Sunday, August 10, 2008

Southwark skeletons at the Wellcome

There is currently an exhibition at the Wellcome Collection entitled Skeletons: London's Buried Bones which I am very keen to see at the Wellcome Collection. I mention it because it was featured in this week's Southwark News (August 7 2008, p.19) and I hadn't realised that it features skeletal remains from the 16th Century Bermondsey Abbey (which I talked about on a post covering the earliest heritage of the area). The Abbey was founded in 1082 and stood at a site on modern Abbey Street until 1540. Another site represented at the exhibition is the Cross Bones burial from Borough (thought to have been established originally as a cemetery for prostitutes which later included paupers). A great deal of information can be derived from the examination of skeletal remains, which is the main theme of this exhibition.

One of the people who attended the Bloomsbury Summer School this year was a medical doctor who is learning to interpet skeletal remains, and she said that the exhibition was fascinating on a great many levels.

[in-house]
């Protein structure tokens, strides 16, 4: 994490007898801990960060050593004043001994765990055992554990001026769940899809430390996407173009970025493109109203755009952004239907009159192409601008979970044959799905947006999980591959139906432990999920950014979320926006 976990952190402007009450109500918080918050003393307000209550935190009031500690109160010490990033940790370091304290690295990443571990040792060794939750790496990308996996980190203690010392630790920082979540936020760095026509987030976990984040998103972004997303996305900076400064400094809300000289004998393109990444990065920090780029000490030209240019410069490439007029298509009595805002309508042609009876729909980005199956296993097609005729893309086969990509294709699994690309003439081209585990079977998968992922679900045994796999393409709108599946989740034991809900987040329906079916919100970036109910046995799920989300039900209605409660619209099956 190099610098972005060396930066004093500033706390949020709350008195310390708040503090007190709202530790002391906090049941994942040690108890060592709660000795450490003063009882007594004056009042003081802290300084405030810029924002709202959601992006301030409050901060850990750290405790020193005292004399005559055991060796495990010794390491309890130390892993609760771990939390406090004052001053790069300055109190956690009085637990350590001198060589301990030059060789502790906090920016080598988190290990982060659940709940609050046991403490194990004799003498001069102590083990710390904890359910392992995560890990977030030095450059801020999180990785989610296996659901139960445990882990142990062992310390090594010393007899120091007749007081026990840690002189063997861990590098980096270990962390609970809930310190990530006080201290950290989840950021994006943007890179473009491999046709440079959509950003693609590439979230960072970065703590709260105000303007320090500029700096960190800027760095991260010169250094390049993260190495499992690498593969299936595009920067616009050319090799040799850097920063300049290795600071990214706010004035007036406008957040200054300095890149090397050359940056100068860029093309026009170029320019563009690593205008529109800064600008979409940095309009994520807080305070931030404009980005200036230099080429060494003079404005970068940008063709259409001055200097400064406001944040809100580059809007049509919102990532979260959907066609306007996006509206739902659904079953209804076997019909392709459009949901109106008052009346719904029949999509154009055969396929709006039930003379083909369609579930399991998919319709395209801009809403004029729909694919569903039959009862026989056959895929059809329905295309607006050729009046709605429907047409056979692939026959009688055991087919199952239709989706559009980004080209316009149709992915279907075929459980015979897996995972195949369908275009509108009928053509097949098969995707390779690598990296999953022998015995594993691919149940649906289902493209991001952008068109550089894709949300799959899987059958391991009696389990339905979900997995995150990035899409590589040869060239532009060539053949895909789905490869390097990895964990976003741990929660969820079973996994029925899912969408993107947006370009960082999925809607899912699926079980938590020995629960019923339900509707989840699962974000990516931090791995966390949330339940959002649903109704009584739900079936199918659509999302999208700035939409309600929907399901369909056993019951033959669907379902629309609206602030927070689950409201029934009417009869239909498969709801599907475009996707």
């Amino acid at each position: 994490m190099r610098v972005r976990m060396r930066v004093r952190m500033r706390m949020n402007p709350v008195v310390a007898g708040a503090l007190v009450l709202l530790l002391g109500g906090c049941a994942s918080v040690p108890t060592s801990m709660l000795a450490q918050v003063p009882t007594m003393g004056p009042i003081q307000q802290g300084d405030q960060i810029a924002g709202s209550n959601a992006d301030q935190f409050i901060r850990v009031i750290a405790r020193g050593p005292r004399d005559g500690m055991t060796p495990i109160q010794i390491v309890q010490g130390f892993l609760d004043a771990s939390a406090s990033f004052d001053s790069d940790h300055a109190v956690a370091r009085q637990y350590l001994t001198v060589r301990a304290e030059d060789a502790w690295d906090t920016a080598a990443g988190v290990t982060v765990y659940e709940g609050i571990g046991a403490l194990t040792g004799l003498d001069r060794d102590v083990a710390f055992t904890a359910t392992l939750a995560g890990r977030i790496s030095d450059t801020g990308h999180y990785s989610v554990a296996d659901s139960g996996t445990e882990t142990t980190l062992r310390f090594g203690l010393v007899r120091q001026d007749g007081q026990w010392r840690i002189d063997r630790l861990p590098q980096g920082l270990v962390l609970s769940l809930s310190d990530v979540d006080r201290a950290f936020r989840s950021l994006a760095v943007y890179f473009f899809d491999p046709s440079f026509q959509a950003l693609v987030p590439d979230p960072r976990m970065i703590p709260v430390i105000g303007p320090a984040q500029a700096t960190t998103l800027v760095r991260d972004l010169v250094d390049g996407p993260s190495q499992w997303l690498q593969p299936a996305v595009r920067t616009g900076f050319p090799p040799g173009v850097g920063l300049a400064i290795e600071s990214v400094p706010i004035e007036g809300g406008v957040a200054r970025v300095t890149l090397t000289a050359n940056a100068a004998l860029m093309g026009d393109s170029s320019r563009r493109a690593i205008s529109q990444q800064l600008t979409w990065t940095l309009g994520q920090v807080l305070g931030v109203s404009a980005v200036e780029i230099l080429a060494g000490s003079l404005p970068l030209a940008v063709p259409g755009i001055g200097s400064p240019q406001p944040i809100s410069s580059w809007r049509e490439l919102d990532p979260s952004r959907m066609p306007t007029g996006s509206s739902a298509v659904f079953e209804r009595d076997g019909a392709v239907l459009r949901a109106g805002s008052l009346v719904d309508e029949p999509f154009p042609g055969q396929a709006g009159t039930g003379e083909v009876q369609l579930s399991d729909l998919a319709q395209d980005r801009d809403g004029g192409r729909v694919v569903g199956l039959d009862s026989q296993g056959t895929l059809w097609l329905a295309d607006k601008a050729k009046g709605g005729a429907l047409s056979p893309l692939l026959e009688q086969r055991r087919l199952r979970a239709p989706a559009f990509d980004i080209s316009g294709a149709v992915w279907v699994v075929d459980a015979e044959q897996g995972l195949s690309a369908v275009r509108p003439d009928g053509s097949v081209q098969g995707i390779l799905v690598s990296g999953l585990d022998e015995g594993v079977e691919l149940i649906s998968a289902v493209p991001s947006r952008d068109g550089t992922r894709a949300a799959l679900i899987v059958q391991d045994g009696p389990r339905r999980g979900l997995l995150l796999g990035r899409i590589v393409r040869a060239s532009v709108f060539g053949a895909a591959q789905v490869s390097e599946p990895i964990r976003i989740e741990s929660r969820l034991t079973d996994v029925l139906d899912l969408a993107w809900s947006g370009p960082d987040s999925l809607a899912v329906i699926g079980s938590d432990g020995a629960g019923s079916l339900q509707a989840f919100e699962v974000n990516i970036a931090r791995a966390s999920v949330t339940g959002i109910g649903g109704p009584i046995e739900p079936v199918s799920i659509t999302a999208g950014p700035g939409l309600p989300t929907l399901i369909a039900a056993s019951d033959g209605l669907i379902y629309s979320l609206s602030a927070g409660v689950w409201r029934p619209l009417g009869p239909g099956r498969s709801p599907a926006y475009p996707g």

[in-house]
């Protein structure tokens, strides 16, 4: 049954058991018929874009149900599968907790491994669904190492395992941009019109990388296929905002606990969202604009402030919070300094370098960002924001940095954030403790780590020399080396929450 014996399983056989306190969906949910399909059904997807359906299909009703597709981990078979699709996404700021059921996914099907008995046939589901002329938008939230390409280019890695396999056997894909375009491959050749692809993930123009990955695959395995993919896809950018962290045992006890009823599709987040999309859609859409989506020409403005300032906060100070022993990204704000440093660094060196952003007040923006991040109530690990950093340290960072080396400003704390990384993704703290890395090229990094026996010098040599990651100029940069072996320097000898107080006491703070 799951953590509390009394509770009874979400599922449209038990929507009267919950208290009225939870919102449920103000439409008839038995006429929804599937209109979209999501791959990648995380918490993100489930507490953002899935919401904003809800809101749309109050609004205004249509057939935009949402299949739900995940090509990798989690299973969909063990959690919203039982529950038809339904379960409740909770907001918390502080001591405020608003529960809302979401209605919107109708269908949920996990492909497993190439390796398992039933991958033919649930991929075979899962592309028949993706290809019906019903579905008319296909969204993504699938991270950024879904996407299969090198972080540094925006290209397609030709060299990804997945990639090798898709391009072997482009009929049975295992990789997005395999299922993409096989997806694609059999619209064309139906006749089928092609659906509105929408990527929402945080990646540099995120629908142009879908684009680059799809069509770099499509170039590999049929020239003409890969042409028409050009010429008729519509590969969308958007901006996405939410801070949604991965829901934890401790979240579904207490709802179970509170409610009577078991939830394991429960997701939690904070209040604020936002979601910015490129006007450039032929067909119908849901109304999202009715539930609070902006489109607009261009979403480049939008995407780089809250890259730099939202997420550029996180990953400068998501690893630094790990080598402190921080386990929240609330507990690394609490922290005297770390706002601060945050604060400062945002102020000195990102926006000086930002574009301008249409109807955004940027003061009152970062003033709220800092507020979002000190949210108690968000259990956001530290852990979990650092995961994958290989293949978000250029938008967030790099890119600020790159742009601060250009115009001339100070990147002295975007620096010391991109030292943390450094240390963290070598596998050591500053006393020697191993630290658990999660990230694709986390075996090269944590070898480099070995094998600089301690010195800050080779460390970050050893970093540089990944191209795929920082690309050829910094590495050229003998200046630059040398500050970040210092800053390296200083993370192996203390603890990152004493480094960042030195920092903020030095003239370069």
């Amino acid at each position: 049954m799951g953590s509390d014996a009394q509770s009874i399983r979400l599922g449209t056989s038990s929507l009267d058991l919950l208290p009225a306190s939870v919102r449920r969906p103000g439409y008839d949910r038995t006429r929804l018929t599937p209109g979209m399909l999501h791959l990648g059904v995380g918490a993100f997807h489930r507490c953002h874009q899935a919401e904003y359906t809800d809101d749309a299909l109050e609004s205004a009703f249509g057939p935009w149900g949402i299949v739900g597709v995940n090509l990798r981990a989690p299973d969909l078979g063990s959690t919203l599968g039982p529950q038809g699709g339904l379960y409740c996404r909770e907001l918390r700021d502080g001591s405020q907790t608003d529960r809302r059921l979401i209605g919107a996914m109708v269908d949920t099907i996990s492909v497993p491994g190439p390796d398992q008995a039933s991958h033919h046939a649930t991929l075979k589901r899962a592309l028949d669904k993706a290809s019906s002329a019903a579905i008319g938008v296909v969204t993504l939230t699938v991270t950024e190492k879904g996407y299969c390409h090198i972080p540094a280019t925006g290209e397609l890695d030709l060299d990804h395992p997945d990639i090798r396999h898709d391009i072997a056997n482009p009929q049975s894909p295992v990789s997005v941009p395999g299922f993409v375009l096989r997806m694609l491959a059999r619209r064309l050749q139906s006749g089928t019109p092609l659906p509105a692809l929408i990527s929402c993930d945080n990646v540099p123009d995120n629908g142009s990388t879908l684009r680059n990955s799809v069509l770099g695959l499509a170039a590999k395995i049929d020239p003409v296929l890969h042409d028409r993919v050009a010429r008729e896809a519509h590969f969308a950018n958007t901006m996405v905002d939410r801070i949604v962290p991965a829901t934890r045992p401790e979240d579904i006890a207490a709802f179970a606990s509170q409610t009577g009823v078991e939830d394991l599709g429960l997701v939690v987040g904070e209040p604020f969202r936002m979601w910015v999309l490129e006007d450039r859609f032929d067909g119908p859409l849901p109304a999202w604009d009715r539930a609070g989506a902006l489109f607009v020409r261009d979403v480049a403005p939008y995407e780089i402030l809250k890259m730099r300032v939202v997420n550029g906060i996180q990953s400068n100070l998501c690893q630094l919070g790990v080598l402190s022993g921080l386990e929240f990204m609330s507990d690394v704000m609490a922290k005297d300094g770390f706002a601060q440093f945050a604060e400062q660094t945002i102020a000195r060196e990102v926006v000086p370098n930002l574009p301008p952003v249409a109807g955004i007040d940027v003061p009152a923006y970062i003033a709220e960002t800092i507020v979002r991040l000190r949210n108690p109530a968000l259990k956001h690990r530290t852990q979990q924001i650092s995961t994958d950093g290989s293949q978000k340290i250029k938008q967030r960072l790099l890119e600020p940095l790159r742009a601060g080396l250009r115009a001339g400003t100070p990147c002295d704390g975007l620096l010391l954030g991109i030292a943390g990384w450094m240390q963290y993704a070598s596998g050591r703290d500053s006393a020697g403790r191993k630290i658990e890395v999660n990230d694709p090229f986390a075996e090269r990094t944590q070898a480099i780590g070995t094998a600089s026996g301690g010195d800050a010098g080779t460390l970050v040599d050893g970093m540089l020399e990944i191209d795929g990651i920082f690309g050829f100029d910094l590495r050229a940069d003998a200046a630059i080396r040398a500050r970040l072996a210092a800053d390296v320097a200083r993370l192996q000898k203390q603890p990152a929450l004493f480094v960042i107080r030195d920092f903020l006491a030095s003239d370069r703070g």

There have been many conversations in recently, most notably at Manchester Museum, about the public display of human remains. It is an emotive area, but my own view is that if it is done to inform and teach, and the remains are displayed in that light, then there is a very good argument for displaying them. The Manchester Museum consultation came out overwhelming in the favour of continuing to display their remains.

I've updated the heritage post with the notes from Southwark News, and if I find out more details from the exhibition when I visit next week I'll let you know.

It runs between July 23rd and 28th September 2008 at 183 Euston Road, NW1 2BE. Admission is free.

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